The ruined cathedral consists of an aisleless nave and chancel, to which a sacristy was added on the S. The nave was originally a single cell, rectangular church, with antae, belonging to the pre-Romanesque era. Its internal dimensions are approximately 14.7 m by 9.0 m, making it one of the largest such buildings in the country (along with Clonfert and Clonmacnoise). There is an early lintelled doorway in the W wall. The chancel, which has internal dimensions of 6.63 m by 11.45 m, was added about 1200, when an additional doorway was inserted in the N wall of the nave. The chancel is built of rubble masonry, but there are well-dressed quoins on the E angles, which are given a tiny chamfer.
Soon after the Anglo-Norman invasion, attempts were made to unite the diocese of Glendalough with that of Dublin. The Anglo-Normans mounted a propaganda campaign against the old monastery, since it lay in an area, which the new regime found hard to control. In a document of 1215 it was described as a 'nest of thieves and robbers'. The remodelling of the cathedral took place while the independence of the see of Glendalough was under question, and it is tempting to see the alterations as a belated attempt to raise the status and appearance of the cathedral church. The union of the dioceses finally received Papal approval in 1216, after which Glendalough was reduced to the status of an archdeaconry. The cathedral appears to have become an Augustinian house and in the 1302-6 it was described as the 'Priory of the great church of Gleydelagh', presumably to distinguish it from St Saviour's. Before passing into the care of the Office of Public Works, the cathedral fabric was in a far more ruined condition than it is today. Both the chancel arch and the E window were substantially rebuilt between 1875 and 1879.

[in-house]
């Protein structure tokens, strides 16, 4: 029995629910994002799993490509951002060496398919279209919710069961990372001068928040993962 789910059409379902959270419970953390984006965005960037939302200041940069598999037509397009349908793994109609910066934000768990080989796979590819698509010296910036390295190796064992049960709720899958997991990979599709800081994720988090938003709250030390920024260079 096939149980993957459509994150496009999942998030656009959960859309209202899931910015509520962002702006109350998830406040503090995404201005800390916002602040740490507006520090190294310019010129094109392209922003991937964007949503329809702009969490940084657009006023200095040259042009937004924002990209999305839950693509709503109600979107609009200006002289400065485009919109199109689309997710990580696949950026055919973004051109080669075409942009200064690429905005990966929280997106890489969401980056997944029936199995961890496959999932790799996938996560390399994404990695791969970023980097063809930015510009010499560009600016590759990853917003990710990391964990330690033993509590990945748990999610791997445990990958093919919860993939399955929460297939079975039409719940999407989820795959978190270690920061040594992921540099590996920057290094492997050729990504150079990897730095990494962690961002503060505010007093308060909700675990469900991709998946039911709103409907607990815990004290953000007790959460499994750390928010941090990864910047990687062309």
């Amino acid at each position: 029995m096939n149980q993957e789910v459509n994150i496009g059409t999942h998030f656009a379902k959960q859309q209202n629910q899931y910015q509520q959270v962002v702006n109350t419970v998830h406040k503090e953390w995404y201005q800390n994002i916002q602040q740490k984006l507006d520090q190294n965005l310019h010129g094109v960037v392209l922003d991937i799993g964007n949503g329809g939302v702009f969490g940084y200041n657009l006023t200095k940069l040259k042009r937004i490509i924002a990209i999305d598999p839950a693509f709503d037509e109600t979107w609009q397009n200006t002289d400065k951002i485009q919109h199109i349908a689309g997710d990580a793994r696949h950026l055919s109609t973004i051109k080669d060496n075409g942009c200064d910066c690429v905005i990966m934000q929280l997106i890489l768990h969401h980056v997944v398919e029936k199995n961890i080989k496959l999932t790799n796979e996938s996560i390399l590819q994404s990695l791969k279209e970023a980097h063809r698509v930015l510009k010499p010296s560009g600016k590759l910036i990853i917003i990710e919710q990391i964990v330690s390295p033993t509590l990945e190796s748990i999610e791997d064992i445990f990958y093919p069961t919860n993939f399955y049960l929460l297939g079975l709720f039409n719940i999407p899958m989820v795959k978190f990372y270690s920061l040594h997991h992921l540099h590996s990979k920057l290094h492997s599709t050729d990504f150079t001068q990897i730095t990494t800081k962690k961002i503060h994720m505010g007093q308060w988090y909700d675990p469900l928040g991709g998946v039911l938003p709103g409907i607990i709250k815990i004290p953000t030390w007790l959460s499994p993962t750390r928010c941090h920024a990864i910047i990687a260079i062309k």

There is a drawing in the Royal Irish Academy (3C. 30) by the 18thc topographical artist, Gabriel Beranger, which purports to show the capitals of the rear arch of the E window. One side shows various floral designs and two standing affronted animals; the other shows what appear to be a lion attacking a snake, followed by a human figure grasping foliate tendrils. The drawing was later copied by Petrie.
There is a chamfered plinth, a section of which is cut out on both sides, corresponding with a socket in the pavement, measuring 0.17 m by 0.13 m. This may have been designed either to receive the vertical supports of a rood loft or to receive the base of a detached shaft. Above a simple chamfered base are plain masonry jambs, with chamfered angles terminating in stop chamfers about 0.48 m above the base. Underneath the first arch order on each side, there is a corbel, but only the northern example is original. This takes the form of a concave scalloped capital. A chamfered impost sits above, extending across first and second orders
Nine voussoirs survive on each side of the arch. There is a filleted roll on the outer angles, with a further small, plain roll each face. The soffit has a flat section, flanked by small rolls. The E face of the order on the N side retains a number of masons' marks.
G. L. Barrow, Glendalough and Saint Kevin, Dundalk, 1972, 31–3.
Glendalough, Co. Wicklow, Official Historical and Descriptive Guide, Dublin, n.d., 26–30.
A. Gwynn and R. N. Hadcock, Medieval Religious Houses:Ireland, London, 1970, 80–1, 176–7.